A Dense Sliver of March Madness
Yes, dance has spread throughout the world. But there are times, like this last stretch of March Madness, that New York still feels like the center of the dance world. The wonder for me was not that I saw eight dance events in one week, but that they were all exciting performances with crazy-good dancing.
While watching two Martha Graham Dance Company programs at City Center, I was wowed by the dancers’ astonishing command of a range of styles. The premieres by Nacho Duato and Andonis Foniadakis looked hypermobile alongside the regal stillnesses of Graham’s Clytemnestra and Appalachian Spring. Maurizio Nardi, dancing The Preacher in Spring as his farewell performance, brought an extra verve and sting to the role. Duato’s inventive Depak Ine looked like a kinetic earth-worshipping ritual. PeiJu Chien-Pott, glamorous even while thrashing around as some kind of forest denizen, emerged as a star.
(Right: PeiJu Chien-Pott in Andonis Foniadakis
‘ Echo. Photo by Yi-Chun Wu, courtesy Martha Graham Dance Company.)
On the opposite end was Beth Gill’s spacious New Work for the Desert, which could have been titled The Courage to Go Slow. It immersed us in a world of light and distance that made New York Live Arts feel vast. The illusion was that we had all the time in the world to watch the sky change color.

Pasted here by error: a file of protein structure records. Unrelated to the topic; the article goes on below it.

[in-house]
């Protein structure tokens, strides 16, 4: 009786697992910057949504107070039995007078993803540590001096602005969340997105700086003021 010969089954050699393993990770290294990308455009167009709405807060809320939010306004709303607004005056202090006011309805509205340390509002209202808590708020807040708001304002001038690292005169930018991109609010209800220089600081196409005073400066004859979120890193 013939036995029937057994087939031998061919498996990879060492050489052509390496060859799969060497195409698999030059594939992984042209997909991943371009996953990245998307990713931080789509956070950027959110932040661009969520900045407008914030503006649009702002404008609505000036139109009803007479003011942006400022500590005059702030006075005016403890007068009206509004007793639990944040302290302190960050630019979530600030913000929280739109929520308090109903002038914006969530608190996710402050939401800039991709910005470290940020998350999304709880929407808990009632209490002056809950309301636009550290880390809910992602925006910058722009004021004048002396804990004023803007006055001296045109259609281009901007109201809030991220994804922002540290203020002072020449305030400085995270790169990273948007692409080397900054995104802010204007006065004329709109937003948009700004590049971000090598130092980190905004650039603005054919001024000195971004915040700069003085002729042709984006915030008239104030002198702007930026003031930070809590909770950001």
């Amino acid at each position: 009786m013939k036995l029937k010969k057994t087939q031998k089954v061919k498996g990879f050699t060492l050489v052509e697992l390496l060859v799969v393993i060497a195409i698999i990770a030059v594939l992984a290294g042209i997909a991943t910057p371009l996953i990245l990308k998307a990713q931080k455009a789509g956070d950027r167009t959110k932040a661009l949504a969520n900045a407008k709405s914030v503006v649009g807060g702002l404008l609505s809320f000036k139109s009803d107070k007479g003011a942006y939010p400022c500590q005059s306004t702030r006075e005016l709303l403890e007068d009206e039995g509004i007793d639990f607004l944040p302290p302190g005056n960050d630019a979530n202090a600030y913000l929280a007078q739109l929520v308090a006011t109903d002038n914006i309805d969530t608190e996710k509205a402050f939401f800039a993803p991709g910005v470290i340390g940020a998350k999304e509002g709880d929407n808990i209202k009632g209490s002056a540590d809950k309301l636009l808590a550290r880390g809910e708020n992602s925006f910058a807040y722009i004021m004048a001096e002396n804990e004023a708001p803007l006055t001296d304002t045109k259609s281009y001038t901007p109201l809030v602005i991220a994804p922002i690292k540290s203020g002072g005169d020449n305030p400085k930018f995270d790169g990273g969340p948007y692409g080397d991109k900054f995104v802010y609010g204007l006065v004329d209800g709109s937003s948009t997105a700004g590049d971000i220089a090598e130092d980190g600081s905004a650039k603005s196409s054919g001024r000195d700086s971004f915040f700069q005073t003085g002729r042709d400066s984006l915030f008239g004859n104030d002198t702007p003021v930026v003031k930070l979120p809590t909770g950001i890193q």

New Work for the Desert. Photo by Cherylynn Tsushima, courtesy Beth Gill.
Victor Quijada’s RUBBERBANDance Group, with no advance hype, slipped into the Pace’s Schimmel Center for the Arts with a a work that I would call stealth choreography. Empirical Quotient expanded and contracted as mysteriously as in a dream. Ultra-contemporary in its blend of ballet, modern and urban dance forms, it sent me to the program bios to find out what kind of training these superhuman dancers had. They created a fascinating forcefield, reacting to each other as though they had touched even when they hadn’t. Invisible strings, I guess.
Empirical Quotient. Photo by Michael Slobodian, courtesy RUBBERBANDance.
Talk about superhuman: Wayne McGregor’s Random Dance came to Peak Performances in Montclair, NJ, for the third (and I hope not last) time. The dancers in his Atomos go to astounding extremes in shape and motion. They look more elongated to me than last year, perhaps influenced by McGregor’s work with ballet companies. McGregor’s astute sense of structure kicks in just at the moments when the stage might be overtaken by chaos. Dancers Alvaro Dule and Michael-John Harper were insanely good.
Random Dance in
Atmos. Photo by Ravi Deepres, courtesy Random Dance.
And then to top it off, Juilliard presented a stellar program of American choreographers (what a concept!), with the students shining throughout. They were slippery and subtle in Tharp’s Baker’s Dozen, expansive and funny in Lubovitch’s Concerto Six Twenty-Two, and bursting with exuberance in Feld’s The Jig Is Up.
Juilliard dance students in
The Jig Is Up. Photo by Rosalie O’Connor, courtesy Juilliard.
Throw in a dose of Broadway-style entertainment in Aladdin, directed and choreographed by Casey Nicholaw, and a sparks-flying “BillChat” at New York Live Arts (“When did the avant-garde become black?”), and that was my week. There wasn’t a single weak link in this dizzying seven days of dance watching.